Survivability Test

USS Coronado (LCS-4) successfully completed the U.S. Navy’s Total Ship Survivability Trial (TSST) off the coast of California, January 28. During the test event, the crew handled realistic damage simulations, including fire, smoke, electrical failure, flooding, ruptured piping, and structural failure. The scenarios benefited the crew by offering realistic damage control training in preparation for Coronado’s maiden deployment later this year.

Austal’s Trimaran LCS Completes Survivability Test
Austal’s Trimaran LCS Completes Survivability Test

«Initial indications are that Coronado’s performance met, and in multiple cases exceeded, the survivability requirements for this small surface combatant», said Captain Tom Anderson, Littoral Combat Ship (LCS) program manager. «I commend the crew for their exceptional performance and dedication while conducting this important test».

The purpose of the TSST is to evaluate the ship’s systems and procedures following a simulated conventional weapon hit. The primary areas that are evaluated include the ship’s ability to contain and control damage, restore and continue mission capability, and care for personnel casualties. The test is also designed to demonstrate the effectiveness of the survivability features inherent in a ship’s design.

«The experience provided the crew, through realistic scenarios, an appreciation for what it would take to operate following battle damage on board an Independence-variant warship», said Commander Troy A. Fendrick, commanding officer of Coronado. «It also provided Sailors, from the deckplate level, the opportunity to provide critical input to the LCS program office, which will result in the improvement of overall ship survivability».

The TSST, along with the Full Ship Shock Trial scheduled June 2016, is a component of the Live-Fire Test and Evaluation program. Coronado is the second LCS of the Independence-variant built by Austal USA and is homeported in San Diego.

LCS is a modular, reconfigurable ship, with three types of mission packages including surface warfare, mine countermeasures, and anti-submarine warfare. The Program Executive Office Littoral Combat Ships (PEO LCS) is responsible for delivering and sustaining littoral mission capabilities to the fleet. Delivering high-quality warfighting assets while balancing affordability and capability is key to supporting the nation’s maritime strategy.

Six additional Independence-variant LCS are at various stages of construction at Austal’s shipyard in Mobile, Alabama
Six additional Independence-variant LCS are at various stages of construction at Austal’s shipyard in Mobile, Alabama

 

The Independence Variant of the LCS Class

PRINCIPAL DIMENSIONS
Construction Hull and superstructure – aluminium alloy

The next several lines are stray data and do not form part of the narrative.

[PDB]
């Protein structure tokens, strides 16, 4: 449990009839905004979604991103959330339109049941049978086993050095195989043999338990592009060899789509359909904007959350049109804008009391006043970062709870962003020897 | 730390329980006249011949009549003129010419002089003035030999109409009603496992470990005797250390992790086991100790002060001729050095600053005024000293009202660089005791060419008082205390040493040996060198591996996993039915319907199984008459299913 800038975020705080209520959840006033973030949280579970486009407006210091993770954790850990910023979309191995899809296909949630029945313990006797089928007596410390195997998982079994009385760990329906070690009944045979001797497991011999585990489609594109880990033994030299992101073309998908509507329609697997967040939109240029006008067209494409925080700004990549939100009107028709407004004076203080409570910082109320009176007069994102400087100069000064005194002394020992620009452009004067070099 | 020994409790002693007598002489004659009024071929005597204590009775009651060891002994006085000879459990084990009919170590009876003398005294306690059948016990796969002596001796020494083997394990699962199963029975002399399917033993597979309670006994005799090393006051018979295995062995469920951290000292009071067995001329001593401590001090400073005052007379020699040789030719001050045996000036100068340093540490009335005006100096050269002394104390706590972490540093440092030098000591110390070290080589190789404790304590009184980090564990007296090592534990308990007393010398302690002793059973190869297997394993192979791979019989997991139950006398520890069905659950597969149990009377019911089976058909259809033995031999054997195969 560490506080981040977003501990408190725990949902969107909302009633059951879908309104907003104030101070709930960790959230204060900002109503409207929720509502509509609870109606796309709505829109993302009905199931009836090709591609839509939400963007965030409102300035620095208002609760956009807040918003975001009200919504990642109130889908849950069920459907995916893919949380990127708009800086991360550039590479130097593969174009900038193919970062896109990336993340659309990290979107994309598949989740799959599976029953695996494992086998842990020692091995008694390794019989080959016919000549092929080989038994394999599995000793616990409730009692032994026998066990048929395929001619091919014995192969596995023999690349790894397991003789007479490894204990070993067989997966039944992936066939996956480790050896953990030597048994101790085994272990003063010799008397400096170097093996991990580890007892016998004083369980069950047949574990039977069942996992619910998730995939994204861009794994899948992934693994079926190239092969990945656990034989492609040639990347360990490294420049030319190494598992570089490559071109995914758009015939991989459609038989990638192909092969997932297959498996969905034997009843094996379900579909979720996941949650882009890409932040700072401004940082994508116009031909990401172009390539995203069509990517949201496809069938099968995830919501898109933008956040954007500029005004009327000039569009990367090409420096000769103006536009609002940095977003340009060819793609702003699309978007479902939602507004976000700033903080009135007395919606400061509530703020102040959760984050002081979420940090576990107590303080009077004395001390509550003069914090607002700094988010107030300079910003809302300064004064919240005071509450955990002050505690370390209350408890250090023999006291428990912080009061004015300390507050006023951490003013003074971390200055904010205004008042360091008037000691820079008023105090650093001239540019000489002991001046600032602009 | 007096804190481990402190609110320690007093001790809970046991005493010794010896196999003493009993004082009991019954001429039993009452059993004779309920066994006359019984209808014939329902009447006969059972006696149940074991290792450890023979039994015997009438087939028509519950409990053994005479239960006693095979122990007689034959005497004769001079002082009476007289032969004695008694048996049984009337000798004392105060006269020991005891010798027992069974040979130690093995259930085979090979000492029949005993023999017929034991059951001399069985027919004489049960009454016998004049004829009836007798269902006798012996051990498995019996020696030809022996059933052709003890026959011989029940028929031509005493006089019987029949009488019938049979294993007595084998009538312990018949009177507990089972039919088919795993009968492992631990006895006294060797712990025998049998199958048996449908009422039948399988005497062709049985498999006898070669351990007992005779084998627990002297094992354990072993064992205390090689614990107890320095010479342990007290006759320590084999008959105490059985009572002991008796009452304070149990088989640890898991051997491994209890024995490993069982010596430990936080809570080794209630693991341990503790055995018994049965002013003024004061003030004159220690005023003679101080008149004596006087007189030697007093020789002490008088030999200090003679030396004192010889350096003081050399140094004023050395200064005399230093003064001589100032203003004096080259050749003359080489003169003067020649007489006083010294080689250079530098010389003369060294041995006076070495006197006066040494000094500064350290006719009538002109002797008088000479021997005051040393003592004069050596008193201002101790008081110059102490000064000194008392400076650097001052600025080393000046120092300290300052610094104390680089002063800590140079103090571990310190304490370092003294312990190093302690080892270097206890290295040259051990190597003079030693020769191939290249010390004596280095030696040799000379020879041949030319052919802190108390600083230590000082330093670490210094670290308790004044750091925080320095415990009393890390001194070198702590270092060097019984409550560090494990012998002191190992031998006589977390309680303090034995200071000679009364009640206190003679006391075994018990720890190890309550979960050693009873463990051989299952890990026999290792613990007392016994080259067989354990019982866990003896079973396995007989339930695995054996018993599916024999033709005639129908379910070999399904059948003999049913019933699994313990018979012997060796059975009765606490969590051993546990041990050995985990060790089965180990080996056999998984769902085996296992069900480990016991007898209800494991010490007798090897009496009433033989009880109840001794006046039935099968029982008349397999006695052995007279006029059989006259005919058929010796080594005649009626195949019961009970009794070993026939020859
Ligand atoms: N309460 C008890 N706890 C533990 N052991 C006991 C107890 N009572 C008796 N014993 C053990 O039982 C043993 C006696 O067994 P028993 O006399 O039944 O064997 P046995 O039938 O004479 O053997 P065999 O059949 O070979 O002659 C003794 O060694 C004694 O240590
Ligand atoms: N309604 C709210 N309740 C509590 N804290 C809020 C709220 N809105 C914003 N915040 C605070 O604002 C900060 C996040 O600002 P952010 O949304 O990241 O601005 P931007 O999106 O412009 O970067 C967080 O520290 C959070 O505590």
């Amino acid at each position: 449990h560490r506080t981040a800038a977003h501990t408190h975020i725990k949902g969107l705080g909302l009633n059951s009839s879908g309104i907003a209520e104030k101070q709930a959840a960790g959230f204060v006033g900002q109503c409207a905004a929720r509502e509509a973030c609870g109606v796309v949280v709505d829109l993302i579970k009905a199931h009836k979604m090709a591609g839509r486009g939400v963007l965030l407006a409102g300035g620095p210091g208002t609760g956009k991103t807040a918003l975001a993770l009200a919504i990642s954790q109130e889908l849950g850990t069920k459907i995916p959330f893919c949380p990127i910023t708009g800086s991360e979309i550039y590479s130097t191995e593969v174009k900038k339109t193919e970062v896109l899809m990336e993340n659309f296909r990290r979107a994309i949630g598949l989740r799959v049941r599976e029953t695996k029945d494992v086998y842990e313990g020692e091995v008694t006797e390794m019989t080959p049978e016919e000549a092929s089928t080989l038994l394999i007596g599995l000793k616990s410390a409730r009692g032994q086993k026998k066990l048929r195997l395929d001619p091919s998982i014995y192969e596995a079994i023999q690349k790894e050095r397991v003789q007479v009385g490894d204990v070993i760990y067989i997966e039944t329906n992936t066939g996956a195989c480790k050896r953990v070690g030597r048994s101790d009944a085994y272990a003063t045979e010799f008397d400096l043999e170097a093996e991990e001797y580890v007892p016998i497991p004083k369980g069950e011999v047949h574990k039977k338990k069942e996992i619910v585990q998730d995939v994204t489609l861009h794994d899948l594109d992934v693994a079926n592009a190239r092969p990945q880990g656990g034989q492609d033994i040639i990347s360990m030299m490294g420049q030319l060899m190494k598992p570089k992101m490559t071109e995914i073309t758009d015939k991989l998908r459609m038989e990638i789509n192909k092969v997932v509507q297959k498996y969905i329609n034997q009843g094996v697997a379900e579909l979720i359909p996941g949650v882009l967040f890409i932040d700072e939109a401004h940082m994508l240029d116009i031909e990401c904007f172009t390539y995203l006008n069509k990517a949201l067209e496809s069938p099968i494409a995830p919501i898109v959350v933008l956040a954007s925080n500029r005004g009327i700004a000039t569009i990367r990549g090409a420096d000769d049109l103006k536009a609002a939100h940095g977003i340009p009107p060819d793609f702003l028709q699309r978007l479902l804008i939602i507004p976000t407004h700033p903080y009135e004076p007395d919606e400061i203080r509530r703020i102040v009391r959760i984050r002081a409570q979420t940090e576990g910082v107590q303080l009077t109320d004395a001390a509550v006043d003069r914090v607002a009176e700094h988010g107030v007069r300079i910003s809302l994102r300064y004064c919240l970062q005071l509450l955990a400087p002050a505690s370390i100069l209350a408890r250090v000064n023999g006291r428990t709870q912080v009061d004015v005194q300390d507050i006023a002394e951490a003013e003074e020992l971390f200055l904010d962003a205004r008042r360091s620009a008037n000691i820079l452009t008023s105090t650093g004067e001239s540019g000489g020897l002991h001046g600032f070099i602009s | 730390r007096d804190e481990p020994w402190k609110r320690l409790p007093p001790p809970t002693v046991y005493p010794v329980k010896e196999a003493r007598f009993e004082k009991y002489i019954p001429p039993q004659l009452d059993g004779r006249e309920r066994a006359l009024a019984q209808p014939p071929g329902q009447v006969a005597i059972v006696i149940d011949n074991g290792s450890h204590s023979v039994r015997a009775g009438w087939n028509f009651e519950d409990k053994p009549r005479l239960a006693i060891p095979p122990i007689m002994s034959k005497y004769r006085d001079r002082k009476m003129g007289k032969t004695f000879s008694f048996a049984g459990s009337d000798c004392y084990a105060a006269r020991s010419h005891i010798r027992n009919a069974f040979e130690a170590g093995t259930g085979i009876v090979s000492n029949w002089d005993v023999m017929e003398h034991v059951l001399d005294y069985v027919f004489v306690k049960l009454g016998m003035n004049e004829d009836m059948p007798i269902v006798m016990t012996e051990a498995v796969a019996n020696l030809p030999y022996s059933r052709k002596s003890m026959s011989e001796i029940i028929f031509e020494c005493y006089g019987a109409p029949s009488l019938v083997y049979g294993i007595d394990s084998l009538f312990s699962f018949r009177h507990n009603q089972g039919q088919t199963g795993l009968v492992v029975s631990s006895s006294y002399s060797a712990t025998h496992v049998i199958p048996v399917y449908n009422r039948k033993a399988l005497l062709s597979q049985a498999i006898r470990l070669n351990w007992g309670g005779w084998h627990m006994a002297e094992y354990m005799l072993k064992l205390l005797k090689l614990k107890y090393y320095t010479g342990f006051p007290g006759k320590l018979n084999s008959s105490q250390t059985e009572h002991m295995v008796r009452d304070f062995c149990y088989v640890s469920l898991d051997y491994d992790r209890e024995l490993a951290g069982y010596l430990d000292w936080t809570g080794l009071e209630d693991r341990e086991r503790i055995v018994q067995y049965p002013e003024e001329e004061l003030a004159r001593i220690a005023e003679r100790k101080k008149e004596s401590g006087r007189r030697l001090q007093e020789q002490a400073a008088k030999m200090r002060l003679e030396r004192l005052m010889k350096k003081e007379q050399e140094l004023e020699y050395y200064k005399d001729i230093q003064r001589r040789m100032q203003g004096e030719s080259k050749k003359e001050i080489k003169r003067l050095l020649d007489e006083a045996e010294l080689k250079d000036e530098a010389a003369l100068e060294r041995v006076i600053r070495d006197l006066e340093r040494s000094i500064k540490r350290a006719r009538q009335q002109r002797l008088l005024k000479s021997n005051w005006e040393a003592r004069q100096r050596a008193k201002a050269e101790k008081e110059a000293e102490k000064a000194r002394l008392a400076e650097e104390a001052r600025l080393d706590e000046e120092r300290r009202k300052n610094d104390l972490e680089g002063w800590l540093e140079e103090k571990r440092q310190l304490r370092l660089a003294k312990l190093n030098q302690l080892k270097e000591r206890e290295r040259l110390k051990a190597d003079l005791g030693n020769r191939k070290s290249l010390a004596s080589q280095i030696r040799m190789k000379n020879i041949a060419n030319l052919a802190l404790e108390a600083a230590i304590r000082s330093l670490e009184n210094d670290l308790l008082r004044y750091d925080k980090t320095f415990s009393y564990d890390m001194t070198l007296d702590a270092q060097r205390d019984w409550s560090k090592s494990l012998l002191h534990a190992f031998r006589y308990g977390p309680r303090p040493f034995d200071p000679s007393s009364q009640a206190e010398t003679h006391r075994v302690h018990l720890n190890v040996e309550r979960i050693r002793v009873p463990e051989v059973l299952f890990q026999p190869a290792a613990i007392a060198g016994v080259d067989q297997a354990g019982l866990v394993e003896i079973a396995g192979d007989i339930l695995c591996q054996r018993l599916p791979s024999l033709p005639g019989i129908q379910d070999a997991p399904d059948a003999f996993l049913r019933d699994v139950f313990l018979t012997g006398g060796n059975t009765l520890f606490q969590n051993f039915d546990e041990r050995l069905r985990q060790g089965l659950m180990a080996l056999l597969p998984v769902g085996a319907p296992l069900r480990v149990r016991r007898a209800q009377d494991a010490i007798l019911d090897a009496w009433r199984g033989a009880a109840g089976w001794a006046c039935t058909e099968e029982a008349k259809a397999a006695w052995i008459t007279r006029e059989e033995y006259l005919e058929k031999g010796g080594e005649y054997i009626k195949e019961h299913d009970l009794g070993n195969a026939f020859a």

Length overall 417 feet/127.1 m
Beam overall 103 feet/31.4 m
Hull draft (maximum) 14.8 feet/4.5 m
PAYLOAD AND CAPACITIES
Complement Core Crew – 40
Mission crew – 36
Berthing 76 in a mix of single, double & quad berthing compartments
Maximum mission load 210 tonnes
Mission Bay Volume 118,403 feet3/11,000 m3
Mission packages Anti-Submarine Warfare (ASW)
Surface Warfare (SUW)
Mine Warfare (MIW)
PROPULSION
Main engines 2 × GE LM2500
2 × MTU 20V 8000
Waterjets 4 × Wartsila steerable
Bow thruster Retractable azimuthing
PERFORMANCE
Speed 40 knots/46 mph/74 km/h
Range 3,500 NM/4,028 miles/6,482 km
Operational limitation Survival in Sea State 8
MISSION/LOGISTICS DECK
Deck area >21,527.8 feet2/2,000 m2
Launch and recovery Twin boom extending crane
Loading Side ramp
Internal elevator to hanger
Launch/Recover Watercraft Sea State 4
FLIGHT DECK AND HANGER
Flight deck dimensions 2 × SH-60 or 1 × CH-53 or multiple Unmanned Aerial Vehicles/Vertical Take-off and Land Tactical Unmanned Air Vehicles (UAVs/VTUAVs)
Hanger Aircraft stowage & maintenance for 2 × SH-60
Launch/Recover Aircraft Sea State 5
WEAPONS AND SENSORS
Standard 1 × 57-mm gun
4 × 12.7-mm/.50 caliber guns
1 × Surface-to-Air Missile (SAM) launcher
3 × weapons modules
The Independence variant team is led by Austal USA (for LCS-6 and the subsequent even-numbered hulls) and was originally led by General Dynamics, Bath Iron Works (LCS-2 and LCS-4)
The Independence variant team is led by Austal USA (for LCS-6 and the subsequent even-numbered hulls) and was originally led by General Dynamics, Bath Iron Works (LCS-2 and LCS-4)

 

Independence-class

Ship Laid down Launched Commissioned Homeport
USS Independence (LCS-2) 01-19-2006 04-26-2008 01-16-2010 San Diego, California
USS Coronado (LCS-4) 12-17-2009 01-14-2012 04-05-2014 San Diego, California
USS Jackson (LCS-6) 08-01-2011 12-14-2013 12-05-2015 San Diego, California
USS Montgomery (LCS-8) 06-25-2013 08-06-2014
USS Gabrielle Giffords (LCS-10) 04-16-2014 02-25-2015
USS Omaha (LCS-12) 02-18-2015 11-20-2015
USS Manchester (LCS-14) 06-29-2015
USS Tulsa (LCS-16) 01-11-2016
USS Charleston (LCS-18)
USS Cincinnati (LCS-20)
USS Kansas City (LCS-22)
USS Oakland (LCS-24)
Launch of USS Omaha (LCS 12) at Austal USA facility - Mobile, Alabama
Launch of USS Omaha (LCS 12) at Austal USA facility – Mobile, Alabama

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